The widely accepted method for describing the behavior of an algorithm is to represent the rate of growth of its execution time as a function of the size of the input problem instance. Characterizing an algorithm's performance in this way is an abstraction that ignores details. To use this measure properly requires an awareness of the details hidden by the abstraction.
Every program is run on a platform, which is a general term meant to encompass:
The computer on which the program is run, its CPU, data cache, floating-point unit (FPU), and other on-chip features
The programming language in which the program is written, along with the compiler/interpreter and optimization settings for generated code
The operating system
Other processes being run in the background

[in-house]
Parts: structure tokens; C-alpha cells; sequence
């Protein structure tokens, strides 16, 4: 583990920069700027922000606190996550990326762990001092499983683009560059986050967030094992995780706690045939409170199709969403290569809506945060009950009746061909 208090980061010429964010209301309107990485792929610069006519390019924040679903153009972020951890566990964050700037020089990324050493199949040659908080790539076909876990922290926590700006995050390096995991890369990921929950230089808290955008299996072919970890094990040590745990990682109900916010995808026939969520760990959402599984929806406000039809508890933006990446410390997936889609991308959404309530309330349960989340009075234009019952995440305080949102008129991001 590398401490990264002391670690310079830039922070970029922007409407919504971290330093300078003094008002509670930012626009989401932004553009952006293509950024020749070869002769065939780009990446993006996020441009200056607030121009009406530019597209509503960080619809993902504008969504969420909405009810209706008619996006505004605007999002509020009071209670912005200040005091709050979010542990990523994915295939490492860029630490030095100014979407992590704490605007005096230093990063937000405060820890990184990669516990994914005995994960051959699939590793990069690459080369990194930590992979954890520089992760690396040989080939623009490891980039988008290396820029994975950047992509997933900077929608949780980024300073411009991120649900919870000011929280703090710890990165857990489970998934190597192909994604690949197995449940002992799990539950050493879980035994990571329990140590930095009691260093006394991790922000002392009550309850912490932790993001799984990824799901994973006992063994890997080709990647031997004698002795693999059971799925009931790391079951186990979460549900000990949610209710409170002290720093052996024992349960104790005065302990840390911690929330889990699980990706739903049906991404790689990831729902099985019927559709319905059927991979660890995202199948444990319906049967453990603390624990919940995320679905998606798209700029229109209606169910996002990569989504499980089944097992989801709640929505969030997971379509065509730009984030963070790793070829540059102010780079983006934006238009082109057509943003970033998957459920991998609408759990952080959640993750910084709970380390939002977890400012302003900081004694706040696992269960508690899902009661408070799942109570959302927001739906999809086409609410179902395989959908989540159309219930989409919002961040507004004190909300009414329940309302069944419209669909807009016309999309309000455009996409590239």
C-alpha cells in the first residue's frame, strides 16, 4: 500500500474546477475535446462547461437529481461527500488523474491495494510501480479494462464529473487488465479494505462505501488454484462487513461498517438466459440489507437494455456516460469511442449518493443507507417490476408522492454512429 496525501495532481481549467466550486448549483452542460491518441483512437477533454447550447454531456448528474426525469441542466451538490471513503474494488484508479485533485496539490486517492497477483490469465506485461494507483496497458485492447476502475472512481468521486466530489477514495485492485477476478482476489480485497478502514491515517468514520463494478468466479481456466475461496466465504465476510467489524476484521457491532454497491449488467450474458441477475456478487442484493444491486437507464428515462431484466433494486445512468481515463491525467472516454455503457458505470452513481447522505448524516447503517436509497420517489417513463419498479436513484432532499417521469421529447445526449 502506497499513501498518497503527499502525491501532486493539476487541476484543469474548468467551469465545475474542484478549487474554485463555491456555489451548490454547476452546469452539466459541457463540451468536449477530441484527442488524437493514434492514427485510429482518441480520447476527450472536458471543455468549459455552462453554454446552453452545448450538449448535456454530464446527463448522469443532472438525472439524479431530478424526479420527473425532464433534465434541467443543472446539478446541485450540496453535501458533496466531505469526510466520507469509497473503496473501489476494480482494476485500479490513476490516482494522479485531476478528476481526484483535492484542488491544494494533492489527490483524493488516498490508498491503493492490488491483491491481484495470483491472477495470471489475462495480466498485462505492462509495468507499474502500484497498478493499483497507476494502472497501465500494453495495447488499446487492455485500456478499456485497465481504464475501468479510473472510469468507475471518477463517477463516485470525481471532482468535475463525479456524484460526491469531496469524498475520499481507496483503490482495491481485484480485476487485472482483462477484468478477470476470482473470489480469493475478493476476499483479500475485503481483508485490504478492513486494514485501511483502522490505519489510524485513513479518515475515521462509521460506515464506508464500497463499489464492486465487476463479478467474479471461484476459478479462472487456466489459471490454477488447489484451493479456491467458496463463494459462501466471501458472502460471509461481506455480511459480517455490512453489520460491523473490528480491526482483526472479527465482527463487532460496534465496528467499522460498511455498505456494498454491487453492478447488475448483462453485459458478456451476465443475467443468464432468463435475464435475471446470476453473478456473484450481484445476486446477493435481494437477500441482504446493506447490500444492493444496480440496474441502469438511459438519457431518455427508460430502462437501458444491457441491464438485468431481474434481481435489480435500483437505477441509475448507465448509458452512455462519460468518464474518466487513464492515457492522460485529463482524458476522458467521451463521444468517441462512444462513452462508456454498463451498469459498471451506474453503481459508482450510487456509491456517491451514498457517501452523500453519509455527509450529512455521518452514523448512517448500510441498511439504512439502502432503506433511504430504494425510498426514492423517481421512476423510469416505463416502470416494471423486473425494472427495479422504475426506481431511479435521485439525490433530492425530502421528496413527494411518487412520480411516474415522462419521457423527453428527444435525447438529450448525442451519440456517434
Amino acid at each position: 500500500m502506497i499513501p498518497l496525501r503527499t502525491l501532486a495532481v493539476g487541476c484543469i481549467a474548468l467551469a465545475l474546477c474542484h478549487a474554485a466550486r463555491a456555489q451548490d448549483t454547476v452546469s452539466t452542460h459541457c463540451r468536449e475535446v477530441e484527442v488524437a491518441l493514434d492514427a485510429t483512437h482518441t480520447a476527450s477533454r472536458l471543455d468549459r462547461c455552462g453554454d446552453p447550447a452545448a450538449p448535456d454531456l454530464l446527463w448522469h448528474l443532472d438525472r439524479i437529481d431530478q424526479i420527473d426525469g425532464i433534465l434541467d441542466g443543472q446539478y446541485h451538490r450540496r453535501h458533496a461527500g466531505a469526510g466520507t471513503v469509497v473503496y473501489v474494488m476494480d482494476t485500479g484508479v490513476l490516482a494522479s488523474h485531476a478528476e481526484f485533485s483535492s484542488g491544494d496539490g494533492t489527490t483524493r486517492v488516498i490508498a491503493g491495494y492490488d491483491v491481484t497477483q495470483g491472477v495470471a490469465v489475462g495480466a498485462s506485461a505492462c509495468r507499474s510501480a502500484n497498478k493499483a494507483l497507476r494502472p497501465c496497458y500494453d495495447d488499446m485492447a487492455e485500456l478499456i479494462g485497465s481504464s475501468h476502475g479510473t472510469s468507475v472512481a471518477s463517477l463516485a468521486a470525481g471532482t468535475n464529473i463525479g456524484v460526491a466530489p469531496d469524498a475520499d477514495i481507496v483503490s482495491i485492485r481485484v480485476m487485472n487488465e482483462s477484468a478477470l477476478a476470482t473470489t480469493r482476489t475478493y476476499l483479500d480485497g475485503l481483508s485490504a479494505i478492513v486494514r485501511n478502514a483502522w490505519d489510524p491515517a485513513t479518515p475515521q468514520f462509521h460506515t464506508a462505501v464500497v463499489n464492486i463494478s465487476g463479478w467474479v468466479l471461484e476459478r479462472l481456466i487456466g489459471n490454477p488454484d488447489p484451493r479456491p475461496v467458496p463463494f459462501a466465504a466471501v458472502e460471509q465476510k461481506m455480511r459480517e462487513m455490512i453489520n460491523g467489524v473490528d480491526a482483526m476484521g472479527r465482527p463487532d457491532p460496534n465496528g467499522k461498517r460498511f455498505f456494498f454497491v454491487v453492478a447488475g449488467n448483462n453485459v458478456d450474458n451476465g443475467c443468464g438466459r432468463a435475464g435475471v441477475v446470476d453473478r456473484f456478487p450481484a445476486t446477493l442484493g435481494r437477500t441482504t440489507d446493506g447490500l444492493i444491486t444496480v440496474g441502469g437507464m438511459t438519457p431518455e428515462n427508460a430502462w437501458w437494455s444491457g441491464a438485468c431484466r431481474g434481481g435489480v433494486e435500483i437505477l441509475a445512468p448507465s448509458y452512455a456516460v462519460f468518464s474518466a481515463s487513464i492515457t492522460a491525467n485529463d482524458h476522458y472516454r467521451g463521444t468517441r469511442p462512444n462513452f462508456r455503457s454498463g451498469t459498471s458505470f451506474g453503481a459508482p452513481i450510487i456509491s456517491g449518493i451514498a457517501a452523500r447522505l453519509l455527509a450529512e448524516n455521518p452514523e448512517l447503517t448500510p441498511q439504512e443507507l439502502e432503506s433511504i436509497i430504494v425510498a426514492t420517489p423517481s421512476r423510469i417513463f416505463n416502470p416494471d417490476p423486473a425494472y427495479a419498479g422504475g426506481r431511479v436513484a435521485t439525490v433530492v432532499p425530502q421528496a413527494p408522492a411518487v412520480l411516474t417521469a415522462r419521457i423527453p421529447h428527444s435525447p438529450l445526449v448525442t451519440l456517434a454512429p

One underlying assumption is that changing any of the parameters comprising a platform will change the execution time of the program by a constant factor. To place this discussion in context, we briefly discuss the Sequential Search algorithm, presented later in Chapter 5. Sequential Search examines a list of n≥1 distinct elements, one at a time, until a desired value, v, is found. For now, assume that:
There are n distinct elements in the list
The element being sought, v, is in the list
Each element in the list is equally likely to be the value v
To understand the performance of Sequential Search, we must know how many elements it examines "on average." Since v is known to be in the list and each element ...